Natural Scenery

A ‘once in a generation chance’ to connect young people with nature – Sam Fernando

Sam Fernando, Sales Director at Keela.

As a business, we want to recognise this challenge and work with our partners and the outdoor industry to remove the existing barriers. The aim is to bring the undoubted benefits of time spent outdoors to people from all social backgrounds, abilities, sizes, and races.

In the last couple of years, the British outdoors has experienced a boom like never before, with many of us turning to national parks or local green spaces for a bit of sanity in the midst of a global pandemic.

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But here is the catch: the outdoors is far from accessible for everyone, and many don’t have the opportunity to enjoy the benefits of nature and outdoor space. The reality is that more than two million families from across the UK spent lockdown without access to a garden or an outdoor space, and the impact of the pandemic on their mental health has been alarming.

Youngsters at the Outward Bound centre in Loch Eil.

Add to it the increasing amount of screen time and we have a real possibility that a significant number of children will never build a relationship with nature. Creating and strengthening a bond between young people and the outdoors is not only beneficial for their personal development but also for the future of our planet. The attitude towards the outdoor space is intrinsic to protecting the environment and preserving green spaces across the world.

We share a vision for the future with Outward Bound. And that’s why we have chosen them as one of our charity partners for 2021, including supporting their In School Adventure outreach programme, where they went out to schools who couldn’t travel to their outdoor centres during the Covid-19 pandemic.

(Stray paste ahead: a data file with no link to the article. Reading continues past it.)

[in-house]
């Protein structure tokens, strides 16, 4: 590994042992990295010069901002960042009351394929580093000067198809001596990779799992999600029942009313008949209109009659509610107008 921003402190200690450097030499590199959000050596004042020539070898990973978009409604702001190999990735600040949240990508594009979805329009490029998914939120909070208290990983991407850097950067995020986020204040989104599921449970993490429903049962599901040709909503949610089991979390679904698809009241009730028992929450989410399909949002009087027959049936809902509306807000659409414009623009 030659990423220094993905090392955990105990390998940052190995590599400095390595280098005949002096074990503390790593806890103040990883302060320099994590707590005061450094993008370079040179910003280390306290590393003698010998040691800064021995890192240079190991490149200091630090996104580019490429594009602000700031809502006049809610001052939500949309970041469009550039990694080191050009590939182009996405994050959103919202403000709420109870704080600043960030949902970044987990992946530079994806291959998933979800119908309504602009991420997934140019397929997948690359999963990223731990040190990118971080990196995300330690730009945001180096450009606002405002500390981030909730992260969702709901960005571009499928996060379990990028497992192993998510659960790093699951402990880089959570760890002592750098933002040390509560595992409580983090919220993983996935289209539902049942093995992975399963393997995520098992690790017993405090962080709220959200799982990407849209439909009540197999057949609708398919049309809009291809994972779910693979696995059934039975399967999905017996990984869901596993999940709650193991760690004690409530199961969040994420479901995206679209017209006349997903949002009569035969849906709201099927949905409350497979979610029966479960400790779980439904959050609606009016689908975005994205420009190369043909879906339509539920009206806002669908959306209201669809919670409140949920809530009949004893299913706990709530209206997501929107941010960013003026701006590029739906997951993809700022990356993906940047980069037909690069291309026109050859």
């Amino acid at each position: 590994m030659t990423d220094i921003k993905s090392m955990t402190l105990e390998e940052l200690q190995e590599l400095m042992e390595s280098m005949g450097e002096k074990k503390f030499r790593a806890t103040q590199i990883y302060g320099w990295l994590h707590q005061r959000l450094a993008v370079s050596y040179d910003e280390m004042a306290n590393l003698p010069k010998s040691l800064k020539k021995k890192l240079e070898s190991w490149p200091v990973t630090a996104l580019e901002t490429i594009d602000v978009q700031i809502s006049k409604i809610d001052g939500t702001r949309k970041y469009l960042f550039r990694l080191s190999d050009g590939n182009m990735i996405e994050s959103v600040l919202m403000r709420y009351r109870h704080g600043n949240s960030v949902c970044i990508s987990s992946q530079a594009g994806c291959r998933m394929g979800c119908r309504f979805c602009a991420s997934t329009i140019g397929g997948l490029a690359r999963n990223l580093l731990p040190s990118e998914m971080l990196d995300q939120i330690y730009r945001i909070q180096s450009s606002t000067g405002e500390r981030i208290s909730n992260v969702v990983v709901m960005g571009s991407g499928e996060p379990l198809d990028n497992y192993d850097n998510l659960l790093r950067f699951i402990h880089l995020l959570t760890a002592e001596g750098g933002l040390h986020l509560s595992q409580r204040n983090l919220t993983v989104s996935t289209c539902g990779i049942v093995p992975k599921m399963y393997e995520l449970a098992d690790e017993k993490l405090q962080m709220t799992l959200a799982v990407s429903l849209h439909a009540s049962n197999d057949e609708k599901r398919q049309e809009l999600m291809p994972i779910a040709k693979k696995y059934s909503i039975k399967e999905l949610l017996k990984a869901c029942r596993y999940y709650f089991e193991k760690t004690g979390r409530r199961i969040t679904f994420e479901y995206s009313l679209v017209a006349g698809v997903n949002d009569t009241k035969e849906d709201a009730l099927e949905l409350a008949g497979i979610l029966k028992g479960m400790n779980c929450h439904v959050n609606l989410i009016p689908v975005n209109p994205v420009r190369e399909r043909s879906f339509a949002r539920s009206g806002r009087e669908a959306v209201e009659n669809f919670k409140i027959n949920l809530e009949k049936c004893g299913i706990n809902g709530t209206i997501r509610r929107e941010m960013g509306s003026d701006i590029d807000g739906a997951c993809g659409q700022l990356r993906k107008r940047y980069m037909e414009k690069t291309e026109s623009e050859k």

This shared vision starts with a realisation that the mountains, rivers, flora and fauna that have been unaffected by the pandemic are out there waiting for all young people – and for many to experience them for the first time. Lockdown heightened our appreciation of the natural world and this is an opportunity to integrate this appreciation into our education models more holistically.

Thankfully, there are organisations like Outward Bound working tirelessly to remove the barriers and get more young people, often from disadvantaged backgrounds, to experience and learn many invaluable life skills through exciting outdoor education. This form of education is engaging and helps to ensure that no young person falls through the gaps. It focuses on developing essential skills – those highly transferable skills that everyone needs to support their use of specialist knowledge and technical skills. These skills (including problem solving, leadership and teamwork) have been linked to improved academic attainment, professional competencies, self-efficacy and social and emotional wellbeing. Post-pandemic, outdoor learning is an aspect of young people’s education that will be more relevant than ever.

We believe this is our ‘once in a generation chance’ to connect young people with nature and ensure it reaches its potential for all those struggling right now. We encourage everyone to join us and support the work of Outward Bound and through small donations make our outdoor community a better place. If you’d like to find out more about the work of Outward Bound in Scotland please visit outwardbound.org.uk/scotlandhttp://outwardbound.org.uk/scotland

Sam Fernando, Sales Director at Keela.


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